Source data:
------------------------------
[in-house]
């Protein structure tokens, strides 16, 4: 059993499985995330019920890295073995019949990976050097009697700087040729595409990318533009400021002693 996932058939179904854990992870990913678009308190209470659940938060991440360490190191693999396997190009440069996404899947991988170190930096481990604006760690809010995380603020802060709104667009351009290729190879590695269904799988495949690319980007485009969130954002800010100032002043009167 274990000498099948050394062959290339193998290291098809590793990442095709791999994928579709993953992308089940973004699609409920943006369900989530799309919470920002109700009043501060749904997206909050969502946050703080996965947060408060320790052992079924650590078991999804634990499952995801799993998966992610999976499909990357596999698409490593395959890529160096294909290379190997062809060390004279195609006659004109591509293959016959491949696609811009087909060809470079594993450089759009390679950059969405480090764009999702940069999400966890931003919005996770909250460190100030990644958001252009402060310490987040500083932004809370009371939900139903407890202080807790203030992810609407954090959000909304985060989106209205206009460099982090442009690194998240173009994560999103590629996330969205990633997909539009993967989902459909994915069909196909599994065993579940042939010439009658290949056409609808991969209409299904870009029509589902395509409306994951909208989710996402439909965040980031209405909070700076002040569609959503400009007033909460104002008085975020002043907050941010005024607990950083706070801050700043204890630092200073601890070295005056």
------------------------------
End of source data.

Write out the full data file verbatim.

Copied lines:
[in-house]
């Protein structure tokens, strides 16, 4: 059993499985995330019920890295073995019949990976050097009697700087040729595409990318533009400021002693 996932058939179904854990992870990913678009308190209470659940938060991440360490190191693999396997190009440069996404899947991988170190930096481990604006760690809010995380603020802060709104667009351009290729190879590695269904799988495949690319980007485009969130954002800010100032002043009167 274990000498099948050394062959290339193998290291098809590793990442095709791999994928579709993953992308089940973004699609409920943006369900989530799309919470920002109700009043501060749904997206909050969502946050703080996965947060408060320790052992079924650590078991999804634990499952995801799993998966992610999976499909990357596999698409490593395959890529160096294909290379190997062809060390004279195609006659004109591509293959016959491949696609811009087909060809470079594993450089759009390679950059969405480090764009999702940069999400966890931003919005996770909250460190100030990644958001252009402060310490987040500083932004809370009371939900139903407890202080807790203030992810609407954090959000909304985060989106209205206009460099982090442009690194998240173009994560999103590629996330969205990633997909539009993967989902459909994915069909196909599994065993579940042939010439009658290949056409609808991969209409299904870009029509589902395509409306994951909208989710996402439909965040980031209405909070700076002040569609959503400009007033909460104002008085975020002043907050941010005024607990950083706070801050700043204890630092200073601890070295005056």